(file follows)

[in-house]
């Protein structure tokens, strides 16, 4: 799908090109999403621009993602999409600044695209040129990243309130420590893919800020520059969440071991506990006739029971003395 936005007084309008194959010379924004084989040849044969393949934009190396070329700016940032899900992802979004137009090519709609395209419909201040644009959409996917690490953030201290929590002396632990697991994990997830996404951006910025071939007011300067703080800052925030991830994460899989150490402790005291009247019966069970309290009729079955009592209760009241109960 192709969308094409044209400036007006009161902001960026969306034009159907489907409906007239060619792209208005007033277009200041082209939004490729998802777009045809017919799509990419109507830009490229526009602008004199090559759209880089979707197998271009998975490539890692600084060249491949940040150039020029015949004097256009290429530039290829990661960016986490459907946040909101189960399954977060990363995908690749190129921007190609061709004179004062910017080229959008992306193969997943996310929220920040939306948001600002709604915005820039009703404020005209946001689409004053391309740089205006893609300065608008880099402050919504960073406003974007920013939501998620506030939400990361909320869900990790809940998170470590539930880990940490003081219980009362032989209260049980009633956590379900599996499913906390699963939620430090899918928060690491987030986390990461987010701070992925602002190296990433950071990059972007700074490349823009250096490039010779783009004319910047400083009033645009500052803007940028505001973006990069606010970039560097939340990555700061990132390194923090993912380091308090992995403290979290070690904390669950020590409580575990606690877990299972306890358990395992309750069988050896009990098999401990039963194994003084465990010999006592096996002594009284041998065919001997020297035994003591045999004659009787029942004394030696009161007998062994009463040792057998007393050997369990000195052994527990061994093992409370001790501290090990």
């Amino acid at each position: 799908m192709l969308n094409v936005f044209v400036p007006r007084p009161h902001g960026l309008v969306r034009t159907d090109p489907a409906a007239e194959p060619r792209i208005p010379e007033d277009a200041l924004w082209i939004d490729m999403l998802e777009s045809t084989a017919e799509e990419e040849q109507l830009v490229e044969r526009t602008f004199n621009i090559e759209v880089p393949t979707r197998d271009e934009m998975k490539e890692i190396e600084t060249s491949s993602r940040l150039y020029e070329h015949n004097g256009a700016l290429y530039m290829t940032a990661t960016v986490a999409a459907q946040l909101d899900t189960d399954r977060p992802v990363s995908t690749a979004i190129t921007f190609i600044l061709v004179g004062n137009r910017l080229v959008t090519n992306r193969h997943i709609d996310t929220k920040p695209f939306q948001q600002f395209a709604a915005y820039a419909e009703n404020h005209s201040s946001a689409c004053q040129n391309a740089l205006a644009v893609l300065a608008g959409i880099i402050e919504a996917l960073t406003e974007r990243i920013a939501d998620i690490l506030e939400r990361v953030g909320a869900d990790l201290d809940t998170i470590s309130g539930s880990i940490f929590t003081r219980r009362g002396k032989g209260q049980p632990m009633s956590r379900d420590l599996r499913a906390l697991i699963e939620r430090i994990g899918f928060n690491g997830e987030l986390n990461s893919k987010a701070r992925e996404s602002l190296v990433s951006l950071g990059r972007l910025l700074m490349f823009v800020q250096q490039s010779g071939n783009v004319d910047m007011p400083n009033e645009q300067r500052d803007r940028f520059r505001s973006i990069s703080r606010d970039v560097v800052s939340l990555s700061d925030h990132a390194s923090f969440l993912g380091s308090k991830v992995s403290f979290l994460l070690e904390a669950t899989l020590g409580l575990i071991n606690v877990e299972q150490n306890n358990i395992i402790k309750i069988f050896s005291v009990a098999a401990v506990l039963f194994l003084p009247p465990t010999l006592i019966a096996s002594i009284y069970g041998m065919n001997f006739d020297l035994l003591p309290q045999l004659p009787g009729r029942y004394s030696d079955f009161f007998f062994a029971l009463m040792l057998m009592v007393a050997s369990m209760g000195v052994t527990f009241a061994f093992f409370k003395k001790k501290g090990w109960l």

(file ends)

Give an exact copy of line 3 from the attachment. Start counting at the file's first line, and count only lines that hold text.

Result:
């Amino acid at each position: 799908m192709l969308n094409v936005f044209v400036p007006r007084p009161h902001g960026l309008v969306r034009t159907d090109p489907a409906a007239e194959p060619r792209i208005p010379e007033d277009a200041l924004w082209i939004d490729m999403l998802e777009s045809t084989a017919e799509e990419e040849q109507l830009v490229e044969r526009t602008f004199n621009i090559e759209v880089p393949t979707r197998d271009e934009m998975k490539e890692i190396e600084t060249s491949s993602r940040l150039y020029e070329h015949n004097g256009a700016l290429y530039m290829t940032a990661t960016v986490a999409a459907q946040l909101d899900t189960d399954r977060p992802v990363s995908t690749a979004i190129t921007f190609i600044l061709v004179g004062n137009r910017l080229v959008t090519n992306r193969h997943i709609d996310t929220k920040p695209f939306q948001q600002f395209a709604a915005y820039a419909e009703n404020h005209s201040s946001a689409c004053q040129n391309a740089l205006a644009v893609l300065a608008g959409i880099i402050e919504a996917l960073t406003e974007r990243i920013a939501d998620i690490l506030e939400r990361v953030g909320a869900d990790l201290d809940t998170i470590s309130g539930s880990i940490f929590t003081r219980r009362g002396k032989g209260q049980p632990m009633s956590r379900d420590l599996r499913a906390l697991i699963e939620r430090i994990g899918f928060n690491g997830e987030l986390n990461s893919k987010a701070r992925e996404s602002l190296v990433s951006l950071g990059r972007l910025l700074m490349f823009v800020q250096q490039s010779g071939n783009v004319d910047m007011p400083n009033e645009q300067r500052d803007r940028f520059r505001s973006i990069s703080r606010d970039v560097v800052s939340l990555s700061d925030h990132a390194s923090f969440l993912g380091s308090k991830v992995s403290f979290l994460l070690e904390a669950t899989l020590g409580l575990i071991n606690v877990e299972q150490n306890n358990i395992i402790k309750i069988f050896s005291v009990a098999a401990v506990l039963f194994l003084p009247p465990t010999l006592i019966a096996s002594i009284y069970g041998m065919n001997f006739d020297l035994l003591p309290q045999l004659p009787g009729r029942y004394s030696d079955f009161f007998f062994a029971l009463m040792l057998m009592v007393a050997s369990m209760g000195v052994t527990f009241a061994f093992f409370k003395k001790k501290g090990w109960l």